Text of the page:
Why does a rate hike not cause inflation?

Low interest rates - macroeconomic causes and consequences

The central banks in the industrialized countries have been pursuing a very loose monetary policy with low nominal interest rates for a long time. If the inflation rate is low, real interest rates are also very low. Low interest rates are expected to overcome investment weakness, halt deflationary developments and stimulate economic growth. Apparently, however, monetary policy cannot achieve these goals on its own; it may even set the wrong incentives. Other regulatory measures are required, and investment programs can also have a supportive effect.

Did the central banks miss the timely exit from the low interest rate policy?

Oliver Landmann

Since the central banks of the major industrialized countries drastically cut their key interest rates in the wake of the financial crisis of 2008 and the subsequent global recession, short-term interest rates have remained near zero. Long-term interest rates, adjusted for risk, are only slightly above this. The low interest rate environment and the ample liquidity that goes with it have indeed spurred the asset markets. But the recovery of the real economy from the crisis has started slowly and unevenly; in large parts of Europe, production has still not returned to pre-crisis levels.

Against this background, the effects of the record low interest rates are the subject of controversial discussion. If a medicine does not work as expected, there can be two reasons. Either the medicine is right, but the dose is too low. Or the patient is receiving the wrong medicine. Most central banks have adopted the first of these interpretations. Using unconventional methods of expanding liquidity (quantitative easing) and expectation management (forward guidance), they are trying to provide those additional impulses that they can no longer provide with conventional interest rate policy, given that the lower limit of zero interest rates has been reached.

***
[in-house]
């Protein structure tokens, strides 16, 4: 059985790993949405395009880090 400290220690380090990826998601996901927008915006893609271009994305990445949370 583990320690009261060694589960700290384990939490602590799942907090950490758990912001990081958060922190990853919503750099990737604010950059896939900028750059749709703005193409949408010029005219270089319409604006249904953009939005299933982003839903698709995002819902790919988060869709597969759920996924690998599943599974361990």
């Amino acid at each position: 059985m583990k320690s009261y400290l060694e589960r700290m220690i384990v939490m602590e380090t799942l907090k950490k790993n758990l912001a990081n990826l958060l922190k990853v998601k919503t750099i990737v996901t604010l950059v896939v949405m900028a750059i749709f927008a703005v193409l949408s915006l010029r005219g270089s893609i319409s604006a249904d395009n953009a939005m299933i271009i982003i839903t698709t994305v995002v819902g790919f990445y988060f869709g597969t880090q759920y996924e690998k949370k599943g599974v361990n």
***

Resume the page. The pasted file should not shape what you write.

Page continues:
Business cycle, financial cycle and the Bank for International Settlements Doctrine

Critics of the loose monetary policy, on the other hand, question its effectiveness and warn of undesirable side effects. The main concern is that cheap money will encourage the formation of new speculative bubbles in the financial and real estate markets. This position is articulated particularly pointedly by the Bank for International Settlements (BIS). In its June 2014 annual report, the bank argues that the business cycle, which is usually the focus of attention in macroeconomic stabilization policies, is overlaid by a financial cycle.1 It measures it mainly in terms of movements in house prices and credit aggregates and interprets it as an expression of itself self-reinforcing interactions between risk appetite, assets and funding restrictions that underlie the sequence of boom phases and crises in the financial markets. The wavelength of the financial cycle is longer than that of the business cycle. However, peaks in the financial cycle are often followed by financial and banking crises, which in turn usually lead to a slump in the economy.2 A “balance sheet recession” occurs, 3 caused by a protracted reduction in private debt Sector and therefore lasts longer and is more difficult to overcome than a conventional stabilization recession typical of the post-war period.